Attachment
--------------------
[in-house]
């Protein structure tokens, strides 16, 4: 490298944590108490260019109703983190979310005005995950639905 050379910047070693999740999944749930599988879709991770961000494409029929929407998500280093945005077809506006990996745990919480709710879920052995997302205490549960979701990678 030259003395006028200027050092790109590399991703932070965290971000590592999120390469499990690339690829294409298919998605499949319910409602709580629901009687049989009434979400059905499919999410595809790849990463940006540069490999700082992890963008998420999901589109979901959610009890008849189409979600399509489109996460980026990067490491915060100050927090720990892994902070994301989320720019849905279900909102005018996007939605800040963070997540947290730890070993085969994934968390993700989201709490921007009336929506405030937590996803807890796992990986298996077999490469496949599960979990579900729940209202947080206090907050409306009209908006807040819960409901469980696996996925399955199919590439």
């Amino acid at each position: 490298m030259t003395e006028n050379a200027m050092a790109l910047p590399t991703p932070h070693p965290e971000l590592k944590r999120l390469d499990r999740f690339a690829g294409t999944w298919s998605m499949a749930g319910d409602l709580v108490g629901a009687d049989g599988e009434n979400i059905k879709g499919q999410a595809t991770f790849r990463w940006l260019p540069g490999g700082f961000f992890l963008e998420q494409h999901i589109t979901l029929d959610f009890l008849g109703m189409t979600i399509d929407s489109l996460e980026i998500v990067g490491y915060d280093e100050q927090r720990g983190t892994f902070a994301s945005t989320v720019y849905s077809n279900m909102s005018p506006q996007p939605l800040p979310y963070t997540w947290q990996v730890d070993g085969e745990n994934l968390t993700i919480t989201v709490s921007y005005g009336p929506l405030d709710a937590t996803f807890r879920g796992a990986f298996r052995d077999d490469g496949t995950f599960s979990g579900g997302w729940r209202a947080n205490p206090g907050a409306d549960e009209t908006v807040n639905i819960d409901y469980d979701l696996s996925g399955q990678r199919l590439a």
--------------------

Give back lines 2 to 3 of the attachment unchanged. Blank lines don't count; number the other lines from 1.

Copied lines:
């Protein structure tokens, strides 16, 4: 490298944590108490260019109703983190979310005005995950639905 050379910047070693999740999944749930599988879709991770961000494409029929929407998500280093945005077809506006990996745990919480709710879920052995997302205490549960979701990678 030259003395006028200027050092790109590399991703932070965290971000590592999120390469499990690339690829294409298919998605499949319910409602709580629901009687049989009434979400059905499919999410595809790849990463940006540069490999700082992890963008998420999901589109979901959610009890008849189409979600399509489109996460980026990067490491915060100050927090720990892994902070994301989320720019849905279900909102005018996007939605800040963070997540947290730890070993085969994934968390993700989201709490921007009336929506405030937590996803807890796992990986298996077999490469496949599960979990579900729940209202947080206090907050409306009209908006807040819960409901469980696996996925399955199919590439």
């Amino acid at each position: 490298m030259t003395e006028n050379a200027m050092a790109l910047p590399t991703p932070h070693p965290e971000l590592k944590r999120l390469d499990r999740f690339a690829g294409t999944w298919s998605m499949a749930g319910d409602l709580v108490g629901a009687d049989g599988e009434n979400i059905k879709g499919q999410a595809t991770f790849r990463w940006l260019p540069g490999g700082f961000f992890l963008e998420q494409h999901i589109t979901l029929d959610f009890l008849g109703m189409t979600i399509d929407s489109l996460e980026i998500v990067g490491y915060d280093e100050q927090r720990g983190t892994f902070a994301s945005t989320v720019y849905s077809n279900m909102s005018p506006q996007p939605l800040p979310y963070t997540w947290q990996v730890d070993g085969e745990n994934l968390t993700i919480t989201v709490s921007y005005g009336p929506l405030d709710a937590t996803f807890r879920g796992a990986f298996r052995d077999d490469g496949t995950f599960s979990g579900g997302w729940r209202a947080n205490p206090g907050a409306d549960e009209t908006v807040n639905i819960d409901y469980d979701l696996s996925g399955q990678r199919l590439a």